Is this the end of tax returns for 11 million Aussies?
Picture a tax system where everyone is entitled to a $3000 standard deduction, free of the rigmarole of deductions such as investment expenses, charitable giving, and interest on negatively geared property.
That's what has been proposed by a report by Blueprint Institute, aptly titled "Bye-bye tax returns."
The report estimates that implementing a standard deduction would end up providing 80% of taxpayers (around 11 million people) with a tax cut of $400-$1000 per year, while all income levels would pay on average $400-600 less tax per year.
"This would reduce the tax they pay according to their marginal tax rate—by $900 for someone on the 30% rate, for example."
The change could have myriad other benefits, according to the report, including reducing compliance costs by $4 billion per year, stamping out gaming, eliminating 7-9 million tax returns per year at a saving of $750 million, and cost the budget less than $5 billion annually.
Not that you'd be forced to receive the standard deduction. Those with high work expenses, for instance, could still submit an old-school tax return, deductions and all.
The thrust of the proposal centres on the elimination of complex and open-ended deductions.
"When you get your phone bill, the phone company doesn't ask you to itemise all the calls you made, on what dates, for how long, and to whom," the report states.
"They send you a bill. And that's exactly how our tax return process should work."
A standard deduction would assumedly be bad news for tax agents but good news for our hip pocket. The report states that 70% of taxpayers use a tax agent, while half of people spend more than $175 a year managing tax.
"And, indeed, tax preparation costs are themselves tax deductible, so taxpayers end up picking up around a third of the tab."
In other words, those who do their own tax returns currently subsidise the fees charged to those who get them done professionally.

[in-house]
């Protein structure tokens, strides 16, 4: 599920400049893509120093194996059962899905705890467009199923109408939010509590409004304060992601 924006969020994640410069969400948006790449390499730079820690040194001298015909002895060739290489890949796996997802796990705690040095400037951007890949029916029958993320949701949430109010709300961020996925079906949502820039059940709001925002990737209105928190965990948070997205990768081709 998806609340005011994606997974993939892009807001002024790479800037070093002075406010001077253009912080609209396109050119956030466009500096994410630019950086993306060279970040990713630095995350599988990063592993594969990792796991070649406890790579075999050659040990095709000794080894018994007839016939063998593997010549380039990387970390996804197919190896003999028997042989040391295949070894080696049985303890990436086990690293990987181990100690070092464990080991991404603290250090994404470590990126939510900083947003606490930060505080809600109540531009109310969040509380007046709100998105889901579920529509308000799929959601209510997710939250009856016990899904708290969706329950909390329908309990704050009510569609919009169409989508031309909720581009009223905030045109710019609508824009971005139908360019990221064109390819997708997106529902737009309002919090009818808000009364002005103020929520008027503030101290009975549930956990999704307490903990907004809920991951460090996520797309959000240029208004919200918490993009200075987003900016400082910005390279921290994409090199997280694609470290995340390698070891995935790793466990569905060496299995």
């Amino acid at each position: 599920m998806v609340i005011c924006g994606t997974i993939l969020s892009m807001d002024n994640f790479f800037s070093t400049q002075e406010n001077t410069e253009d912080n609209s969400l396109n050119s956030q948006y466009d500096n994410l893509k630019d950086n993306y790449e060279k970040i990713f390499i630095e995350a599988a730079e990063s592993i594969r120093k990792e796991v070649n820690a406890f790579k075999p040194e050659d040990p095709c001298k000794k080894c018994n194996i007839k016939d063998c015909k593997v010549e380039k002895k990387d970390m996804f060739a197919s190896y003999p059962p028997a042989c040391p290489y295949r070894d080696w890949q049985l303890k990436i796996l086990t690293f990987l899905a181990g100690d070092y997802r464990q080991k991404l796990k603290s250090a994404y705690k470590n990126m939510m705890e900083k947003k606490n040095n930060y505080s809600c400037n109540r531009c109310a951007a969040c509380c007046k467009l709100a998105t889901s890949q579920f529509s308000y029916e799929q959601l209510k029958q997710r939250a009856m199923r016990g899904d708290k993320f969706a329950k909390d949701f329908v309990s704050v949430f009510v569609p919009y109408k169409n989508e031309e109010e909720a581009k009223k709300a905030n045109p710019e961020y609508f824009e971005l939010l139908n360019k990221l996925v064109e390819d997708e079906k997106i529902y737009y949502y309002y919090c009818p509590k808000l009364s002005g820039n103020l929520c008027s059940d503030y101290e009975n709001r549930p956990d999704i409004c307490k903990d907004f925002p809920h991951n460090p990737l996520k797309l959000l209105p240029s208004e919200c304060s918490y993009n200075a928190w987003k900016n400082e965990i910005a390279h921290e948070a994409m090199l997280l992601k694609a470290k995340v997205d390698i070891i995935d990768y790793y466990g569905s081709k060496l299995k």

The report also states that the standard deduction option would also increase equality in the tax system.
"Those who know how (and are willing) to game the system do so—and pay less tax than everyone else as a result," it states.
"That means that, in order to raise a given amount of revenue, taxes must be higher on everyone else."
The idea isn't radical; tax systems with standard deductions already exist in the US, Japan, France, Germany, Belgium, Spain, Poland, Korea, and Sweden.
Nor is it a new idea in Australia. The 2009 Henry Review, 2015 Re:think Tax Discussion Paper and the 2017 Inquiry into Tax Deductibility all toyed with the idea of a standard deduction, yet none led to meaningful reform.
Adrian Raftery, from the accounting and tax service Mr Taxman, believes those who claim less than $3000 would jump at the changes, while those who usually claim more will continue business as usual.
"The reality is that those in the first basket usually do their tax returns themselves so they aren't going to save anything in terms of tax preparation fees, and those in the other basket are only going to diddle themselves out if they elect to not see a tax agent and accept the $3000 standard deduction."
Raftery also worries that a standard deduction would leave a hole in the government balance sheet.
"The reality is that there will be less tax collected by the ATO - so where does Blueprint Institute suggest this will be funded? There needs to be a reduction somewhere else in the Federal Budget to balance the books."